Fleming’s trademark matter-of-fact style works at conveying the grit and determination with which Bond approaches his mission. Bond’s suave, sophisticated exterior is at odds with his brutal, cold inner life, with any semblance of humanity ground away by the rigorous training of the secret service. As Fleming described him, he’s a ‘blunt instrument’, with his main redeeming feature being that he’s fighting for ‘the good guys’ (read: Britain).
The book itself is definitely a gripping read. The opening chapter throws you right in the heat of the action, with Bond mid-game with Le Chiffre and unsure if he’s going to win. From there, we flash back to him receiving his mission and quickly catch up with what’s going on, returning afresh to the point where we began. The plotting is lean and mean, with barely a hint of flab, moving like clockwork towards its inevitable conclusion. If you’re looking for a tight, fast-moving thriller, there’s few that can match it.
However. Bond is a very shallow character, and much more unpleasant than his film counterpart. The misogyny in the films is tame compared to how Bond in the book views women. He goes on multiple sexist rants that are almost laughably extreme, and his feelings about Vesper are solely either irritation (because she’s a woman) or lust. Vesper isn’t much better written, and you almost get the feeling that Fleming wanted to create a character that would justify Bond’s sexism. There is much else about the book that’s very dated, and soured what could have been a quick, exciting read.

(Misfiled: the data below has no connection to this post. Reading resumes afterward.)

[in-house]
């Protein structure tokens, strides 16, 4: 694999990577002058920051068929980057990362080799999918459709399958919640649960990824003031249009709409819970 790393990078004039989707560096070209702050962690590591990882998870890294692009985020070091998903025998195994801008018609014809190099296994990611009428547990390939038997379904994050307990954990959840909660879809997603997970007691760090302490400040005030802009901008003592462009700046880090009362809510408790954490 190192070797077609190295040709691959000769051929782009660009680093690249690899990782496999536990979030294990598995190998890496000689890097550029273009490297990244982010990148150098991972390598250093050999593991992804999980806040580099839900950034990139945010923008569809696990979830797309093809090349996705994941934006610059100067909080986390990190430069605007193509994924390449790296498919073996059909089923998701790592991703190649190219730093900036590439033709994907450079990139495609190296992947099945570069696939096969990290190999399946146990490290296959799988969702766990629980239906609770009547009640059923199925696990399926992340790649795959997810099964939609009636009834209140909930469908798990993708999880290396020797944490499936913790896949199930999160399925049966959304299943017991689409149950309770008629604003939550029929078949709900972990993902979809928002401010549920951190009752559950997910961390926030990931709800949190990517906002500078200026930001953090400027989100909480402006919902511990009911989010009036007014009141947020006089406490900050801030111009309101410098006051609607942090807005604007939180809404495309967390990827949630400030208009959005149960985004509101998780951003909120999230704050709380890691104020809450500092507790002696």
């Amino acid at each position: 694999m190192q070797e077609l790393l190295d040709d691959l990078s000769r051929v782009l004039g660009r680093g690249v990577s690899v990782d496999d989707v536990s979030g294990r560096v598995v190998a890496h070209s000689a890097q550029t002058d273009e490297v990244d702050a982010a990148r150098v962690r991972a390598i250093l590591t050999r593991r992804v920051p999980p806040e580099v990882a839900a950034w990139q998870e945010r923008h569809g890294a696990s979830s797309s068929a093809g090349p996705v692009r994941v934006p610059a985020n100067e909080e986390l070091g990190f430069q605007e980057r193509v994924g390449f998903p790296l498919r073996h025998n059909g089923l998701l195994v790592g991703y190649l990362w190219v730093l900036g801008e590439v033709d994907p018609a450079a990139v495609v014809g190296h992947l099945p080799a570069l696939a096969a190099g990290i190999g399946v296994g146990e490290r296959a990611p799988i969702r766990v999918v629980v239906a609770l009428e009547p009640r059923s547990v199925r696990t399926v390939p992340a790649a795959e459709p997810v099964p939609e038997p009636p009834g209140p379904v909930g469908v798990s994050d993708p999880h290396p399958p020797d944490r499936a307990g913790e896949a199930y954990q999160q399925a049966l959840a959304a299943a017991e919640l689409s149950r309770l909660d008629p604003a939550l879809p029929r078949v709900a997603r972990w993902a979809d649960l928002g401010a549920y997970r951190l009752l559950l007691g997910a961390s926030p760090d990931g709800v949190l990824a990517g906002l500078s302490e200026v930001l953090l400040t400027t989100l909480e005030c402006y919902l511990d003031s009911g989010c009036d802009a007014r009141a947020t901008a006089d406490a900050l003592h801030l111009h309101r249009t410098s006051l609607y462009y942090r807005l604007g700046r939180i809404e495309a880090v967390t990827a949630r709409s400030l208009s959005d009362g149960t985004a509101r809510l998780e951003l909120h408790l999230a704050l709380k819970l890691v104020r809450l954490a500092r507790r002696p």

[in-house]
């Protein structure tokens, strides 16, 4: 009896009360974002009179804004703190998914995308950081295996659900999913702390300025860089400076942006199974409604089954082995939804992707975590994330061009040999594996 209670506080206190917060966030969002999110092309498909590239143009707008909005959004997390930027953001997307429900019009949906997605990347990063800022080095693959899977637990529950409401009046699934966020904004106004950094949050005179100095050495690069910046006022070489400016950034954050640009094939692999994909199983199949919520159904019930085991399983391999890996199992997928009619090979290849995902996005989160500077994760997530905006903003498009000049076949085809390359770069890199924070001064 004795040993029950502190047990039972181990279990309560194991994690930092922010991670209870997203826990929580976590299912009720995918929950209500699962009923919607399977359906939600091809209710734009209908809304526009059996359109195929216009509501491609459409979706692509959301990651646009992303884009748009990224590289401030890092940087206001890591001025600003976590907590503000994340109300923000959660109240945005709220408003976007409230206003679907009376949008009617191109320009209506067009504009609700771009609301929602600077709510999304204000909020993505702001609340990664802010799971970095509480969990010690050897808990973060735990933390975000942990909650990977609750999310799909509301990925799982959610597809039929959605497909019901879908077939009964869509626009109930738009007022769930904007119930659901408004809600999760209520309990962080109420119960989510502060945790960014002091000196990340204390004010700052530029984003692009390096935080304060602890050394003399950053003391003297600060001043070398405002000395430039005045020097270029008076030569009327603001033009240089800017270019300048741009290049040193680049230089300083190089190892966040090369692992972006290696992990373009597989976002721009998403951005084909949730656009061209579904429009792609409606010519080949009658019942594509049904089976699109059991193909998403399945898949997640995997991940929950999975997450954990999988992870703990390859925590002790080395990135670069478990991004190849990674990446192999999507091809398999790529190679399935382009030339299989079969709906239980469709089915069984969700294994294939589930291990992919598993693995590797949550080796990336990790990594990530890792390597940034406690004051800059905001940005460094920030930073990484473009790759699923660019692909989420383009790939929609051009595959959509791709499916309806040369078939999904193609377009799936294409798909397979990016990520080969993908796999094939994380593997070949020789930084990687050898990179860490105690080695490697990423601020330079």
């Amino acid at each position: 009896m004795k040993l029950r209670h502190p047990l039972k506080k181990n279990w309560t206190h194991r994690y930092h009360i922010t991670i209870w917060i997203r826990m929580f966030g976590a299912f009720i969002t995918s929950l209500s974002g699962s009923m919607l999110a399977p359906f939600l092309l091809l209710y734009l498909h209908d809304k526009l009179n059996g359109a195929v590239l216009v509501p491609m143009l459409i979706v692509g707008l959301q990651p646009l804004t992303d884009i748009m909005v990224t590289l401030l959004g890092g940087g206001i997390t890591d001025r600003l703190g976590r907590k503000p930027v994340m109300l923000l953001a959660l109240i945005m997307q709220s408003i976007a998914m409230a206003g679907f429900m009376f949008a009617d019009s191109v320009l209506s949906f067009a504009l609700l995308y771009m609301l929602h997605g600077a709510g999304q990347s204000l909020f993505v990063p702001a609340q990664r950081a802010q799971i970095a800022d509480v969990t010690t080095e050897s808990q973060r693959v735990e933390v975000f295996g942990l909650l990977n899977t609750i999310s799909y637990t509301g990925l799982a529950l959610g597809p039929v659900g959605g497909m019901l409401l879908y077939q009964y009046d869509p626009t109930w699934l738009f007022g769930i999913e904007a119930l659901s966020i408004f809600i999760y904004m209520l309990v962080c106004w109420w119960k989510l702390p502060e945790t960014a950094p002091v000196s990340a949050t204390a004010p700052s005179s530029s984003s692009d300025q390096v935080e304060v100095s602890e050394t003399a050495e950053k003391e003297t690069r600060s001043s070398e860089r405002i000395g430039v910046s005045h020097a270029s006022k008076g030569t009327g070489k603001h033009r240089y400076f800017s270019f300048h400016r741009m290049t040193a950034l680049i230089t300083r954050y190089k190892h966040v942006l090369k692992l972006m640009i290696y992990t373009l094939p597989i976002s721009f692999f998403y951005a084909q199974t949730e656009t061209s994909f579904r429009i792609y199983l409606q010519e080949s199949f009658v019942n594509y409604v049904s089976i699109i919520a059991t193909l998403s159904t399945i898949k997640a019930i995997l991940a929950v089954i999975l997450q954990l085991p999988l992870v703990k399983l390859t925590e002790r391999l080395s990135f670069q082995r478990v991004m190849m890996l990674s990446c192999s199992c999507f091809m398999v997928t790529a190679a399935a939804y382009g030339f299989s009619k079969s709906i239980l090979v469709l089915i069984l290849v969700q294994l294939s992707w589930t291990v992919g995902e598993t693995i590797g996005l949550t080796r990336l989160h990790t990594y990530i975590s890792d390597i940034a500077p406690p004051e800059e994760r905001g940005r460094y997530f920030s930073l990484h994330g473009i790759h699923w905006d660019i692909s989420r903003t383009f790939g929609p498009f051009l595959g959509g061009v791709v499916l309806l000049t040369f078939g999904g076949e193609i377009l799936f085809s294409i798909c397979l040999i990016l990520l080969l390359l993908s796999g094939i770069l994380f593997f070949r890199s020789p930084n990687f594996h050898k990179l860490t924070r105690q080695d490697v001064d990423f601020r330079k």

Overall, Fleming’s novel is a good spy thriller, hampered by shallow characterisation and outdated attitudes. Is it better than the film? The answer has to be a resounding no. The 2006 version elevates the material, deepening the characters of both Bond and Vesper, and calling his views of women into question. It’s a lesson in adaptation, taking the best elements of the book and fixing its numerous problems.
The question that follows from that is: is the book worth reading? I would say so, as a curiosity if nothing else. It’s a unique window into the world of international espionage, written by a man who had first-had experience of it. Despite its flaws, it’s easy to see why the series still has appeal today.
Review by Charlie Alcock